Carmen Berry Cummings Blevins


      • Documentating the Bass family history of the Nansemond tribe is worth the effort!

        I am so glad Nikki is interested and cares about putting history both oral and obscured on record. Nansemond tribe is no longer vanishing !

        I am also Bass DNA match with Alabama / GA / NC / VA roots who is an investigator, researcher and genealogist.

        Thank you for all you do!
        From Windy


    • Been there many when I lived in Suffolk and spent lots of time on the river.I remember there were lots of animal bones
      ,maybe pigs?This was in the fifties!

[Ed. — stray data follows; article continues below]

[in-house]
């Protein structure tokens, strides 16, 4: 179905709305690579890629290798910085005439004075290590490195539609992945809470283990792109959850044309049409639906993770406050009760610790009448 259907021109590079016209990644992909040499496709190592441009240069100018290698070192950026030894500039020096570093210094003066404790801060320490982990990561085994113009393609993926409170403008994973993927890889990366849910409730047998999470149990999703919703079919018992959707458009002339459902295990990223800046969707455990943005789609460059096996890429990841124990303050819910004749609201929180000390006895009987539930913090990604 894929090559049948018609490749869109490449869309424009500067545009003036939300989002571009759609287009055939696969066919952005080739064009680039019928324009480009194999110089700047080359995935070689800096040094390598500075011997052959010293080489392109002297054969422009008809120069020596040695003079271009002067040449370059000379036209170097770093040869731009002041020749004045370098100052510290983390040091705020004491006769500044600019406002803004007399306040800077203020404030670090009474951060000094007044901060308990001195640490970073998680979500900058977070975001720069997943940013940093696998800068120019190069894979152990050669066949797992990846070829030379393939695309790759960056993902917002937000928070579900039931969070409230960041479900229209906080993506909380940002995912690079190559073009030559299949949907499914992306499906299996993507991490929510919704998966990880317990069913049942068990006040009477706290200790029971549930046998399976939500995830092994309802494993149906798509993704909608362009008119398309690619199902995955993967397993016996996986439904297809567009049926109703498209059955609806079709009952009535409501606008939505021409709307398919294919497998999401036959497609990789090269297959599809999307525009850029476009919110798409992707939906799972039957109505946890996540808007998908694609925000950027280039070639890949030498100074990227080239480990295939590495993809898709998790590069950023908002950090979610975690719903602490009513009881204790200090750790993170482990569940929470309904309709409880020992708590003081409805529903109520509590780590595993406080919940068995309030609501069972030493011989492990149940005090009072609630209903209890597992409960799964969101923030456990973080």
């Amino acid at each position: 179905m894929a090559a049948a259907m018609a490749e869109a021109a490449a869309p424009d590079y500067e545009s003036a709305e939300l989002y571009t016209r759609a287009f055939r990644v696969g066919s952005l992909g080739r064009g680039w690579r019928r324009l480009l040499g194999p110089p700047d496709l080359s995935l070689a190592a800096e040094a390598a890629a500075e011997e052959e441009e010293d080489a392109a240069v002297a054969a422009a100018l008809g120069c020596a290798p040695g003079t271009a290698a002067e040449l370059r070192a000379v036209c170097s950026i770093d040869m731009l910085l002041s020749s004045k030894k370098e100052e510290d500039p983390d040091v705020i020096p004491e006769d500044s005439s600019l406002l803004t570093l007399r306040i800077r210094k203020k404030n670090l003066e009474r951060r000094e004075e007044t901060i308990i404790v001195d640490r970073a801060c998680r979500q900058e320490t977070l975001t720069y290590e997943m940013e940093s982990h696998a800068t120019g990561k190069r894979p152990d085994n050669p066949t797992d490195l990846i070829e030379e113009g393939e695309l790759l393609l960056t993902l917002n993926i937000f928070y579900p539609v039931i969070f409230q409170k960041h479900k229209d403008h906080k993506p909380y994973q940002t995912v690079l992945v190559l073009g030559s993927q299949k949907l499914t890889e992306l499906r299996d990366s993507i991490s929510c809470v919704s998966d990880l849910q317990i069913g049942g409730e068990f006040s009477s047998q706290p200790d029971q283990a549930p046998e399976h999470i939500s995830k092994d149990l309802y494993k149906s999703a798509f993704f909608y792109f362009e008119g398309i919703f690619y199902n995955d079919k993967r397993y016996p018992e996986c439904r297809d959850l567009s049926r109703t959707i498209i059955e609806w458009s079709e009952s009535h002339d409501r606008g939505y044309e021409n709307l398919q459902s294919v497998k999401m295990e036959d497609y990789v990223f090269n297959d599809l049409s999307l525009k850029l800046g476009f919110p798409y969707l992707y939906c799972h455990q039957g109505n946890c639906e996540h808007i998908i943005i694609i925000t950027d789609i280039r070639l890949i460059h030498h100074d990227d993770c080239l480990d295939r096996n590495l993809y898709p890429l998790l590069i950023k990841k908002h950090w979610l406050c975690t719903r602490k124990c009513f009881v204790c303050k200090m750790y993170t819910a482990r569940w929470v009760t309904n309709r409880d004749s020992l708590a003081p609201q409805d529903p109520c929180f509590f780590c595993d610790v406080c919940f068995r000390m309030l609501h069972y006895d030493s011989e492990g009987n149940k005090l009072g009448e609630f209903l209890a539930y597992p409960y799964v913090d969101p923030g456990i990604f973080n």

3. Polly Bass is my 5th grandmother and John Launier Bass (her father) is my 6th grandfather. William Pettiford (b. 1761) is my 6th grandfather. I am interested in learning all that I can about my family and the old ways.


  4. Please contact me. I’m seeking information about this family.


  5. My research links me back to Edward Bass being my 10th grandfather and Mary Tucker as my grandma. I’m getting confused with different stories I’ve read. I see that he was John’s brother and that Mary was an Indian, but I can’t tell if she was of this same tribe or a different one. Any suggestions? Thank you so much for the work you’re doing!


  6. Research is your passion! Are you archiving your history,a family tree or research papers in the Virginia libraries or historical societies? We must pass on your facts for future generations. Thank you very much.

    Liked by 1 person